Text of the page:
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Aereo Tells Judge It Can Beat Lawsuit Despite Supreme Court Ruling

The digital company also renews a challenge to the irreparable harm faced by TV broadcasters

 Aereo CEO Chet Kanojia - P 2013

On Friday, Aereo filed its opposition to an injunction demanded by television broadcasters. As expected, the digital TV company is asserting that it is a "cable system" and is therefore entitled to a statutory license under Section 111 of the Copyright Act.

Two weeks ago, after U.S. District Judge Alison Nathan said that broadcasters should get the opportunity to first make an injunction motion before Aereo opposed, the plaintiffs did just that with one that was aimed at stopping Aereo from "streaming, transmitting, retransmitting, or otherwise publicly performing any Copyrighted Programming over the Internet... or by means of any device or process throughout the United States of America."

The broadcasters said that it was in keeping with the U.S. Supreme Court's ruling on June 25 to interpret Aereo's system of capturing over-the-air television signals and relaying them to subscribers' digital devices as a violation of broadcasters' public performance rights.

Justice Stephen Breyer likened Aereo to a cable system -- an unlicensed one -- which has led the company to fully embrace the designation in the interest of saving its company.

According to Aereo's memo opposing an injunction, "At oral argument, the [Supreme] Court made clear its understanding that its ruling would entitle Aereo to a Section 111 license when Justice [Sonia] Sotomayor specifically stated, 'We say they’re a c[]able company, they get the compulsory license.'”

"Indeed, the Court specifically found that with respect to its 'Watch Now' functionality, Aereo is a facility that receives television broadcast signals and makes secondary transmissions to its subscribers," continues the brief.

The broadcasters have pointed to arguments why Aereo won't prevail in the copyright case and can't attain a statutory license including WPIX, Inc. v. ivi, Inc., a 2nd Circuit opinion from 2012 that knocked down a statutory license attempt from a Aereo predecessor.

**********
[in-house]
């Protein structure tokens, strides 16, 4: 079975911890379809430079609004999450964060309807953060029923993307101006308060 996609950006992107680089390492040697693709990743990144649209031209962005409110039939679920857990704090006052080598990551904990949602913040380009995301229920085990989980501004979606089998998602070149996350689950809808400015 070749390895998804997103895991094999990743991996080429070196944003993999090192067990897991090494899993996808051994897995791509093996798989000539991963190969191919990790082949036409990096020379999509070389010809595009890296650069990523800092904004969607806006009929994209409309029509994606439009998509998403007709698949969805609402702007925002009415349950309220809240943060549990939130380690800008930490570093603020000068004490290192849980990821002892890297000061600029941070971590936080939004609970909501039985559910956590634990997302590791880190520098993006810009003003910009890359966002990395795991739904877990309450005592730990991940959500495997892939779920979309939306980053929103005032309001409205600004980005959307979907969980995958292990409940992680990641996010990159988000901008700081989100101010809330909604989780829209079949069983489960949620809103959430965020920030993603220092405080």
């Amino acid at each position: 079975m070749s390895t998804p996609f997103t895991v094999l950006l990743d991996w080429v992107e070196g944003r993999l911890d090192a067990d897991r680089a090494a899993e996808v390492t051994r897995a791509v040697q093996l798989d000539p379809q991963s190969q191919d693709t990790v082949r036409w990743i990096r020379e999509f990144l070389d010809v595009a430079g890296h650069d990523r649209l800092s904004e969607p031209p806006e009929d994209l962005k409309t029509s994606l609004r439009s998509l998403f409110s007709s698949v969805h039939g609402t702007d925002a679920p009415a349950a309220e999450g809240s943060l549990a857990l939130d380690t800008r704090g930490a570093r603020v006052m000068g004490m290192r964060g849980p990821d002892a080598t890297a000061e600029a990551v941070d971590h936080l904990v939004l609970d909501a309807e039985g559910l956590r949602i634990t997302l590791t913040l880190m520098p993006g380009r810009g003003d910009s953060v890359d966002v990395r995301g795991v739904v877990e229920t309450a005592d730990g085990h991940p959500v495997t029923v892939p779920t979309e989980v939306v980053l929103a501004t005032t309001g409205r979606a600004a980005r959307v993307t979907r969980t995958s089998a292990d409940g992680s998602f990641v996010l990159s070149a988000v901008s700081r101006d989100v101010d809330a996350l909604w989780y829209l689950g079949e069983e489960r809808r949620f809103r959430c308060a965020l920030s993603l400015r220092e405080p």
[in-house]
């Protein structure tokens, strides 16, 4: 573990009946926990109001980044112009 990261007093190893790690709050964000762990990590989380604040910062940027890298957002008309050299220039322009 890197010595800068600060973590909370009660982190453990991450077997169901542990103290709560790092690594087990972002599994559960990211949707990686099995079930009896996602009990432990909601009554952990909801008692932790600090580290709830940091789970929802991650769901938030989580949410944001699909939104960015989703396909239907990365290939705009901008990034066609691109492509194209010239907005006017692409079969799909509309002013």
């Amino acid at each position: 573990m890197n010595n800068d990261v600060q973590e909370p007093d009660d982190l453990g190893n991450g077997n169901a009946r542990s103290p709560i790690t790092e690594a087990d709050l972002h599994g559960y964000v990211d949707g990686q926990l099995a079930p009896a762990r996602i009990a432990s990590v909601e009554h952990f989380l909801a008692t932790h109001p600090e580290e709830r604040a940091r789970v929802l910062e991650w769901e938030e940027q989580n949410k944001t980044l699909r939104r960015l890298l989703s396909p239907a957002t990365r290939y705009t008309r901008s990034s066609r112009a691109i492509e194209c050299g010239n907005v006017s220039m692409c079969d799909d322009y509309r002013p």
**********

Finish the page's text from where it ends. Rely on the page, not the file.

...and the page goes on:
"But ivi concerned nationwide, out-of-market retransmissions that are fundamentally different from Aereo’s in-market-only technology and thus it does not apply here," responds Aereo. "Aereo has paid the statutory license fees required under Section 111, and thus Plaintiffs can no longer complain that they are not being compensated as copyright owners."

Aereo raises another argument about why it is likely to succeed in the case. It points to the safe harbor provisions of the Digital Millennium Copyright Act. Those govern takedown procedures when infringing works are hosted by digital service providers. Aereo says it is entitled to such safe harbor.

The defendant also asserts that the TV broadcasters have failed to show any "irreparable imminent harm" -- one of the two main factors in the issuance of a preliminary injunction -- even though Judge Nathan ruled in favor of the broadcasters on this point when she first denied a preliminary injunction.

"That preliminary finding, however, was based on Plaintiffs’ testimony that Plaintiffs contradicted almost immediately in public statements to investors and that has been further debunked in discovery," says Aereo. "Plaintiffs have admitted that, notwithstanding the fact that Aereo continued to operate and expand in the two years after the denial of the preliminary injunction, they suffered no harm to their retransmission negotiations. For example, the CEO of CBS has said that Aereo has not 'affected us in terms of one sub, one deal, one anything.'”

If those arguments don't work, Aereo is at least seeking to narrow the injunction to cover the live aspect of its service and not the time-shifted DVR functions. In truth, it's that aspect of Judge Nathan's forthcoming decision that warrants closest attention. Other services such as Tivo have recently come out with digital services or products that attempt to exploit antennas and remote-DVR functionality.  Aereo tells the judge, "Cablevision  [a 2008 case] remains the law in this Circuit and Aereo’s time-shifted DVR is functionally identical to the Cablevision system."

Email: Eriq.Gardner@THR.com
Twitter: @eriqgardner